2 November 2015 | 9:59 am | Guy Davis

"One has to admire ... the integrity it shows in making its protagonist an irredeemable dick."

Burnt whips up a familiar dish with familiar ingredients - yes, it's another story of a gifted but difficult individual who believes his talents give him carte blanche to treat other people like shit. But one has to admire the texture it displays, the feel of authenticity it gives off and the integrity it shows in making its protagonist an irredeemable dick. Until it's time for his redemption, of course. But Burnt makes him work for it, and the happy-ish ending feels warranted as a result.

The anti-hero in this case is master chef Adam Jones (Bradley Cooper), who returns from a self-imposed five-year exile to rebuild his reputation in London, after booze and drugs derailed his brilliant kitchen career. Calling in favours and re-establishing damaged relationships, he sets out to make his restaurant not only the most successful spot in town (his goal is the elusive third Michelin star, the mark of a true culinary champ) but create truly transcendent eating experiences for his clientele. If he doesn't run afoul of rival chefs or debt-chasing drug dealers first, that is.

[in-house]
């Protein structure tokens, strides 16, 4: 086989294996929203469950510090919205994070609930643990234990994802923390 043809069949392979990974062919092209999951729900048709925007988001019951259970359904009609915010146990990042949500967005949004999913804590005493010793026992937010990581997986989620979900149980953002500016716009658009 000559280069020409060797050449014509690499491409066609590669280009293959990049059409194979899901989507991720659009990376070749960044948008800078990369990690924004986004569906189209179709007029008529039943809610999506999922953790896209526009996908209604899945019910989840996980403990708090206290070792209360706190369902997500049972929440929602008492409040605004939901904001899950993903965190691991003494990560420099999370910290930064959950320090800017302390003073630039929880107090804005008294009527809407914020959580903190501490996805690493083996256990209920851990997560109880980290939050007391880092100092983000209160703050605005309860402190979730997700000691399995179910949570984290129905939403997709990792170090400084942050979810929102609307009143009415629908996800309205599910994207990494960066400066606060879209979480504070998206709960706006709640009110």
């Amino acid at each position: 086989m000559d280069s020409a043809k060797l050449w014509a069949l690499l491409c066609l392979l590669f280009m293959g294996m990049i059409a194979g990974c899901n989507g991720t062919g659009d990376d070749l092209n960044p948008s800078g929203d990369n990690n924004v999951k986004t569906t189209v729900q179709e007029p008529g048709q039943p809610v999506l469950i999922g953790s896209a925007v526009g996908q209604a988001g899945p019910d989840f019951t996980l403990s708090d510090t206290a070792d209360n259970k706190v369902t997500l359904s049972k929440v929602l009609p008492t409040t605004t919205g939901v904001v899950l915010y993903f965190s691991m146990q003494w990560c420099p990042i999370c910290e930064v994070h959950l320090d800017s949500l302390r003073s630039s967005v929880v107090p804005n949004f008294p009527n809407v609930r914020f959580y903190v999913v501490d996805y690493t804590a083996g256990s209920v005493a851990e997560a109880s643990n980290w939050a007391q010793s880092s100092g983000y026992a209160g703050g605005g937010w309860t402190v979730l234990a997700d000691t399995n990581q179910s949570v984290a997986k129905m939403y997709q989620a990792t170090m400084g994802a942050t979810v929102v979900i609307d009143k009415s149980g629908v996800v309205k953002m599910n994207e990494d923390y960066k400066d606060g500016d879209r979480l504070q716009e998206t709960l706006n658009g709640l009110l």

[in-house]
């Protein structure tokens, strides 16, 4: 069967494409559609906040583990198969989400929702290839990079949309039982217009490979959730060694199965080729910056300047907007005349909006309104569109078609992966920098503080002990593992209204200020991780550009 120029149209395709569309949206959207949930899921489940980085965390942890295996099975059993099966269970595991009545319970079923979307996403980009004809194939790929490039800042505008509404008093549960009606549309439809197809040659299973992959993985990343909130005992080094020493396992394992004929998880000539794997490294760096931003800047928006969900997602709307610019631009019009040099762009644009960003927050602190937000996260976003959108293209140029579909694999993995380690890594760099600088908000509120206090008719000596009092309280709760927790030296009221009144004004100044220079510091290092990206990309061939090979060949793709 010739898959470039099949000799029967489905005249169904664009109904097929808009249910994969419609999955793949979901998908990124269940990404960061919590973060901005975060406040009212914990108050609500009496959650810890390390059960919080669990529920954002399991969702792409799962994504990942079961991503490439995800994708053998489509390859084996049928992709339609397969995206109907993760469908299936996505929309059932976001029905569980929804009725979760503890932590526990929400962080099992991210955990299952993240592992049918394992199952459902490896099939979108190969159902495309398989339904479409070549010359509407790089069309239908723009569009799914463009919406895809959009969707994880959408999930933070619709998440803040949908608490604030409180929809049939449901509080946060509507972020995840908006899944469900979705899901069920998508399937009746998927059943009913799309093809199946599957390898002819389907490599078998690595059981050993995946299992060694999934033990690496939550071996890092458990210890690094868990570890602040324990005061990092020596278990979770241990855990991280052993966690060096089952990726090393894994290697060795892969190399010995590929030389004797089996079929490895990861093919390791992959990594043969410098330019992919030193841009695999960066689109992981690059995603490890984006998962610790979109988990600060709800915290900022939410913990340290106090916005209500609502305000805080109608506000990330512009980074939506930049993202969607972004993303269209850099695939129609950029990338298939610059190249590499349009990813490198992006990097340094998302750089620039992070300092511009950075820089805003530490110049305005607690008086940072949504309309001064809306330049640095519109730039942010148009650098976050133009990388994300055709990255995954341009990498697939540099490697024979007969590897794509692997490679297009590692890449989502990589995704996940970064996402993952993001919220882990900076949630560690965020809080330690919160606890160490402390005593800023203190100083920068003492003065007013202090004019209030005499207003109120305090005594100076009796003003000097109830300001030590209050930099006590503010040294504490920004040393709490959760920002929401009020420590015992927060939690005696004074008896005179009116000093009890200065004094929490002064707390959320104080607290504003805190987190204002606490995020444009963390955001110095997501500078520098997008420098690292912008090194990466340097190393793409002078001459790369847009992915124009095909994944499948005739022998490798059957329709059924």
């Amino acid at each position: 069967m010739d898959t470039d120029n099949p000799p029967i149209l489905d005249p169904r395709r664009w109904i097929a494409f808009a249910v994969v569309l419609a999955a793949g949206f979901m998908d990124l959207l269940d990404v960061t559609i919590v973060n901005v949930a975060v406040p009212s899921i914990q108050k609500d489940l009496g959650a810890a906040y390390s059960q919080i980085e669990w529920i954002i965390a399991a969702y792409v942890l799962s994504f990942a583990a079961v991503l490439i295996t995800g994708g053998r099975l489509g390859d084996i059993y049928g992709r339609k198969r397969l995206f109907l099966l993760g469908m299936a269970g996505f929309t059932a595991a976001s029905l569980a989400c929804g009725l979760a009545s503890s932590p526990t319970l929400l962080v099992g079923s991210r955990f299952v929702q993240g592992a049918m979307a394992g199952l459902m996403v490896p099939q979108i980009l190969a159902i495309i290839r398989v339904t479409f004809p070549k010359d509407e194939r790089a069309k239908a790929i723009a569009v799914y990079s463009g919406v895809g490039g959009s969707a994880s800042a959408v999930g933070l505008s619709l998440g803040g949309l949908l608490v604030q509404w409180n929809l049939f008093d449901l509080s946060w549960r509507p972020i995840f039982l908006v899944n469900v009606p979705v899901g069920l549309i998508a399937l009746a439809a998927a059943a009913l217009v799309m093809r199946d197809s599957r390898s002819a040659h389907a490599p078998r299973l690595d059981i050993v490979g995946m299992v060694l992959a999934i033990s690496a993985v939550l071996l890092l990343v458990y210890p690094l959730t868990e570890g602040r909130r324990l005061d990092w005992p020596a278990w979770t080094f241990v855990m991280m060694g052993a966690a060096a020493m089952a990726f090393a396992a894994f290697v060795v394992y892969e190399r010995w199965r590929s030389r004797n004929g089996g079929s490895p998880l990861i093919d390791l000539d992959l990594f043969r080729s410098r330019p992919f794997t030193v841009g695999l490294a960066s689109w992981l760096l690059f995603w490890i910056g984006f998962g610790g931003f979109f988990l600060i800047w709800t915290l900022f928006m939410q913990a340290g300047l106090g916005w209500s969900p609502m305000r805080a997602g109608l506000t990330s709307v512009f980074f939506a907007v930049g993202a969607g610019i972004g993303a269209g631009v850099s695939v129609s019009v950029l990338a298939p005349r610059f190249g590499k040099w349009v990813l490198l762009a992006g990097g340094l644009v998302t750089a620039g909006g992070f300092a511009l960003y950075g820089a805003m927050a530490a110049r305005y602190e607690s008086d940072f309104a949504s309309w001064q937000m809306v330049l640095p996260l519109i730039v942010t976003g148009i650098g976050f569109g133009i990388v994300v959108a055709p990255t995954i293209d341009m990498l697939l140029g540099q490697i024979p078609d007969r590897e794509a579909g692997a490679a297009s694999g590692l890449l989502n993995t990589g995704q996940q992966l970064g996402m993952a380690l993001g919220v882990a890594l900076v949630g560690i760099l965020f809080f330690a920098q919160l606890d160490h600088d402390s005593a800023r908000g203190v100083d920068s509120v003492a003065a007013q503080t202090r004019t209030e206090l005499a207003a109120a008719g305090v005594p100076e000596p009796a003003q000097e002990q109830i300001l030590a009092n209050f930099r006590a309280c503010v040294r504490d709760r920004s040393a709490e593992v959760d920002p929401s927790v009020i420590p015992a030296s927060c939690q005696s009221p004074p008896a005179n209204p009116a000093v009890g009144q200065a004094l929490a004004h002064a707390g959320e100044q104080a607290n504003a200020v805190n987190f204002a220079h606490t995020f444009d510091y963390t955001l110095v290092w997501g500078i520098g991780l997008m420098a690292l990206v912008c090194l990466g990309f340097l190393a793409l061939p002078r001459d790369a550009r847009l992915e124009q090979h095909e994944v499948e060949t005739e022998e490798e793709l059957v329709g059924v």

Burnt does a solid job of conveying the semi-outlaw subculture of people who prepare food professionally, whether in funky vans or high-end establishments - there's a vibrant hustle and bustle to the film's kitchen sequences. But it's even more successful in how it explores the ego of elite practitioners and the fine line between confidence and arrogance, especially how much the people in the orbit of such practitioners are able to tolerate.

It's easy to see what drew Cooper to the lead role - who doesn't want to play the best of the best? But to his credit, he doesn't soft-pedal his character's unappealing aspects in the least, while somewhat managing to retain the audience's interest (if not sympathy). And he's surrounded by a strong ensemble, many of whom (Ex Machina's Alicia Vikander and The Americans' Matthew Rhys in particular) make lasting impressions with only a handful of scenes.

Don't miss a beat with our FREE daily newsletter